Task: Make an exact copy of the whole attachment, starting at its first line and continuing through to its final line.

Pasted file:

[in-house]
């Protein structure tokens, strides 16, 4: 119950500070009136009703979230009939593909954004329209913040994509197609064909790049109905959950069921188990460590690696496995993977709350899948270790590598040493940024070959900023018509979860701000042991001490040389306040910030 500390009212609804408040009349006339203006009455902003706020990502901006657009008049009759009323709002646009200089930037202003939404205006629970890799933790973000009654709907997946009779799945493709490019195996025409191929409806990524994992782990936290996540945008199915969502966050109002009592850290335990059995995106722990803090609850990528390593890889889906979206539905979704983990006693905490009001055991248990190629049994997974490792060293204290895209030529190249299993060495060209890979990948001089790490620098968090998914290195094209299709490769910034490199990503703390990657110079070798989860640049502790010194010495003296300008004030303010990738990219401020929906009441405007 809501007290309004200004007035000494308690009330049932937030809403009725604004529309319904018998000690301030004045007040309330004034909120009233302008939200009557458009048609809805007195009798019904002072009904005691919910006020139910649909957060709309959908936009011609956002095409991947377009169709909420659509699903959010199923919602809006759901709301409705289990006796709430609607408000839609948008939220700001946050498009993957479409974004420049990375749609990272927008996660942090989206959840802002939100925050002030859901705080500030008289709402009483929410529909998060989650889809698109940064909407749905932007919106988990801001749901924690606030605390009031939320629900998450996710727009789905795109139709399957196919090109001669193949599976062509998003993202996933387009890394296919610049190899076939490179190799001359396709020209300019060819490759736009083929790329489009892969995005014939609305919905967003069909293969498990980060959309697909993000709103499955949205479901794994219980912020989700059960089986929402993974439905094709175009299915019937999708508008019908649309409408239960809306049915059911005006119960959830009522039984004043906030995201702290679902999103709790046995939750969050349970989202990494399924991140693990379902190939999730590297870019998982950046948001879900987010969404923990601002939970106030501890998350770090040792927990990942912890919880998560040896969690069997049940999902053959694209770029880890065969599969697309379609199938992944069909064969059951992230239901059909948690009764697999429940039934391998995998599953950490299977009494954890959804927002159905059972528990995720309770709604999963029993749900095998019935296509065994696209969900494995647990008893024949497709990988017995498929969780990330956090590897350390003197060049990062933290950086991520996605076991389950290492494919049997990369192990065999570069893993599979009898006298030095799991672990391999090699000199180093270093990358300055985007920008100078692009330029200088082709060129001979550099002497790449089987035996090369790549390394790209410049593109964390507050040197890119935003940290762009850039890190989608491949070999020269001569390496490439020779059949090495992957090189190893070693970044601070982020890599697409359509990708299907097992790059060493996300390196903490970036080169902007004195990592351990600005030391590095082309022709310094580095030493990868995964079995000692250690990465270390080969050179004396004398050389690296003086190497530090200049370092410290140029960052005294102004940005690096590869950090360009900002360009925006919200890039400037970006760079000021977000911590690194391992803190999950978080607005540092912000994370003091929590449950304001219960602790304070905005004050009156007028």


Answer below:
[in-house]
């Protein structure tokens, strides 16, 4: 119950500070009136009703979230009939593909954004329209913040994509197609064909790049109905959950069921188990460590690696496995993977709350899948270790590598040493940024070959900023018509979860701000042991001490040389306040910030 500390009212609804408040009349006339203006009455902003706020990502901006657009008049009759009323709002646009200089930037202003939404205006629970890799933790973000009654709907997946009779799945493709490019195996025409191929409806990524994992782990936290996540945008199915969502966050109002009592850290335990059995995106722990803090609850990528390593890889889906979206539905979704983990006693905490009001055991248990190629049994997974490792060293204290895209030529190249299993060495060209890979990948001089790490620098968090998914290195094209299709490769910034490199990503703390990657110079070798989860640049502790010194010495003296300008004030303010990738990219401020929906009441405007 809501007290309004200004007035000494308690009330049932937030809403009725604004529309319904018998000690301030004045007040309330004034909120009233302008939200009557458009048609809805007195009798019904002072009904005691919910006020139910649909957060709309959908936009011609956002095409991947377009169709909420659509699903959010199923919602809006759901709301409705289990006796709430609607408000839609948008939220700001946050498009993957479409974004420049990375749609990272927008996660942090989206959840802002939100925050002030859901705080500030008289709402009483929410529909998060989650889809698109940064909407749905932007919106988990801001749901924690606030605390009031939320629900998450996710727009789905795109139709399957196919090109001669193949599976062509998003993202996933387009890394296919610049190899076939490179190799001359396709020209300019060819490759736009083929790329489009892969995005014939609305919905967003069909293969498990980060959309697909993000709103499955949205479901794994219980912020989700059960089986929402993974439905094709175009299915019937999708508008019908649309409408239960809306049915059911005006119960959830009522039984004043906030995201702290679902999103709790046995939750969050349970989202990494399924991140693990379902190939999730590297870019998982950046948001879900987010969404923990601002939970106030501890998350770090040792927990990942912890919880998560040896969690069997049940999902053959694209770029880890065969599969697309379609199938992944069909064969059951992230239901059909948690009764697999429940039934391998995998599953950490299977009494954890959804927002159905059972528990995720309770709604999963029993749900095998019935296509065994696209969900494995647990008893024949497709990988017995498929969780990330956090590897350390003197060049990062933290950086991520996605076991389950290492494919049997990369192990065999570069893993599979009898006298030095799991672990391999090699000199180093270093990358300055985007920008100078692009330029200088082709060129001979550099002497790449089987035996090369790549390394790209410049593109964390507050040197890119935003940290762009850039890190989608491949070999020269001569390496490439020779059949090495992957090189190893070693970044601070982020890599697409359509990708299907097992790059060493996300390196903490970036080169902007004195990592351990600005030391590095082309022709310094580095030493990868995964079995000692250690990465270390080969050179004396004398050389690296003086190497530090200049370092410290140029960052005294102004940005690096590869950090360009900002360009925006919200890039400037970006760079000021977000911590690194391992803190999950978080607005540092912000994370003091929590449950304001219960602790304070905005004050009156007028």